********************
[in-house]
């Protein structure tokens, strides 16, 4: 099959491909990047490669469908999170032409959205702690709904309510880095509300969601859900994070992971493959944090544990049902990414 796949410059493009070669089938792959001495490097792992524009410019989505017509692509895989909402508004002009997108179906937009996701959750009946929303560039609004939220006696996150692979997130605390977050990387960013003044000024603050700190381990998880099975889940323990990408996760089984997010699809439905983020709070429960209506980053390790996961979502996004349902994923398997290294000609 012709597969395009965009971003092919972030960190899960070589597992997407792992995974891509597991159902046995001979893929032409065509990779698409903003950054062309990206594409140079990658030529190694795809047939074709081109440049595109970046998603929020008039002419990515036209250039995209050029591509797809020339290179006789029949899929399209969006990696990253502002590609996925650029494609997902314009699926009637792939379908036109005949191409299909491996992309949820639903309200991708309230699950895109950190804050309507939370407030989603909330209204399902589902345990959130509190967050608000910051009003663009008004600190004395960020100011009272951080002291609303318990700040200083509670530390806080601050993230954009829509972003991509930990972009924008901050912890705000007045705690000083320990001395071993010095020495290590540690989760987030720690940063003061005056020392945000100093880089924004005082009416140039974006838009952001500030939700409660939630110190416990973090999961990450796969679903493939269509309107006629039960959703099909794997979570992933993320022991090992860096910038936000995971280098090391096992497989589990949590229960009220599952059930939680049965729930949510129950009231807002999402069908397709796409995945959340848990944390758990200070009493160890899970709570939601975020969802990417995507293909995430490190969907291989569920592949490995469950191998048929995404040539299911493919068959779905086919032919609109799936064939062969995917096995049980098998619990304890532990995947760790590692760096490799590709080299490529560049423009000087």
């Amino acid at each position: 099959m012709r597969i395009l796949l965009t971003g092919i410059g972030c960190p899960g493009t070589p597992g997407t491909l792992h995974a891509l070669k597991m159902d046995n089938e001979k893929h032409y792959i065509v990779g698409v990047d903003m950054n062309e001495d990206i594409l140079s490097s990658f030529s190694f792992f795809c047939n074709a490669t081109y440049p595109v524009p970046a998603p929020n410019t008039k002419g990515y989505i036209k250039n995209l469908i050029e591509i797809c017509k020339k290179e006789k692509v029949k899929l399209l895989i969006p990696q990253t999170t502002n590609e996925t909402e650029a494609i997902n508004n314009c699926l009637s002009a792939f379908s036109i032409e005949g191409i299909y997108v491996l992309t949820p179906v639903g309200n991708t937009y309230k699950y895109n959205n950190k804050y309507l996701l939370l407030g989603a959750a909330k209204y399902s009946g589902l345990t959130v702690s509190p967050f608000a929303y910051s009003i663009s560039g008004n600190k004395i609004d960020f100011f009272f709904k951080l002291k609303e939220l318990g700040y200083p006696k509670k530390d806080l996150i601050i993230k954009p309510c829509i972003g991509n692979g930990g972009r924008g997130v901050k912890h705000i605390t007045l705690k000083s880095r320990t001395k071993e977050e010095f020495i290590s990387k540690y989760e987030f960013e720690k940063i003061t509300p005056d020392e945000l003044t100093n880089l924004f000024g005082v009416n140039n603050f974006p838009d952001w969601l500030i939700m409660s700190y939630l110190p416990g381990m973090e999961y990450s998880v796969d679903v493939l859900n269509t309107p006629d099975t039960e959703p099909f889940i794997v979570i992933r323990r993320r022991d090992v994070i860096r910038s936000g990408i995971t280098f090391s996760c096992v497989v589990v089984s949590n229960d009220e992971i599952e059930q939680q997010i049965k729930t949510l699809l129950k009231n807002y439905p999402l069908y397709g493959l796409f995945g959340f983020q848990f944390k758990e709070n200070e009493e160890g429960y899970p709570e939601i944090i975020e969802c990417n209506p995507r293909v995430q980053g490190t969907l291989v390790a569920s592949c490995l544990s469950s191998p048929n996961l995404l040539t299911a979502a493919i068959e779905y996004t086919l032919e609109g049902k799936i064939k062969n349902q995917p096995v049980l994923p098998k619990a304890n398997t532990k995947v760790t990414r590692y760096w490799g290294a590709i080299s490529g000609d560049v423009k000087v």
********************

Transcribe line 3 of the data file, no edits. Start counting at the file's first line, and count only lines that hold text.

């Amino acid at each position: 099959m012709r597969i395009l796949l965009t971003g092919i410059g972030c960190p899960g493009t070589p597992g997407t491909l792992h995974a891509l070669k597991m159902d046995n089938e001979k893929h032409y792959i065509v990779g698409v990047d903003m950054n062309e001495d990206i594409l140079s490097s990658f030529s190694f792992f795809c047939n074709a490669t081109y440049p595109v524009p970046a998603p929020n410019t008039k002419g990515y989505i036209k250039n995209l469908i050029e591509i797809c017509k020339k290179e006789k692509v029949k899929l399209l895989i969006p990696q990253t999170t502002n590609e996925t909402e650029a494609i997902n508004n314009c699926l009637s002009a792939f379908s036109i032409e005949g191409i299909y997108v491996l992309t949820p179906v639903g309200n991708t937009y309230k699950y895109n959205n950190k804050y309507l996701l939370l407030g989603a959750a909330k209204y399902s009946g589902l345990t959130v702690s509190p967050f608000a929303y910051s009003i663009s560039g008004n600190k004395i609004d960020f100011f009272f709904k951080l002291k609303e939220l318990g700040y200083p006696k509670k530390d806080l996150i601050i993230k954009p309510c829509i972003g991509n692979g930990g972009r924008g997130v901050k912890h705000i605390t007045l705690k000083s880095r320990t001395k071993e977050e010095f020495i290590s990387k540690y989760e987030f960013e720690k940063i003061t509300p005056d020392e945000l003044t100093n880089l924004f000024g005082v009416n140039n603050f974006p838009d952001w969601l500030i939700m409660s700190y939630l110190p416990g381990m973090e999961y990450s998880v796969d679903v493939l859900n269509t309107p006629d099975t039960e959703p099909f889940i794997v979570i992933r323990r993320r022991d090992v994070i860096r910038s936000g990408i995971t280098f090391s996760c096992v497989v589990v089984s949590n229960d009220e992971i599952e059930q939680q997010i049965k729930t949510l699809l129950k009231n807002y439905p999402l069908y397709g493959l796409f995945g959340f983020q848990f944390k758990e709070n200070e009493e160890g429960y899970p709570e939601i944090i975020e969802c990417n209506p995507r293909v995430q980053g490190t969907l291989v390790a569920s592949c490995l544990s469950s191998p048929n996961l995404l040539t299911a979502a493919i068959e779905y996004t086919l032919e609109g049902k799936i064939k062969n349902q995917p096995v049980l994923p098998k619990a304890n398997t532990k995947v760790t990414r590692y760096w490799g290294a590709i080299s490529g000609d560049v423009k000087v």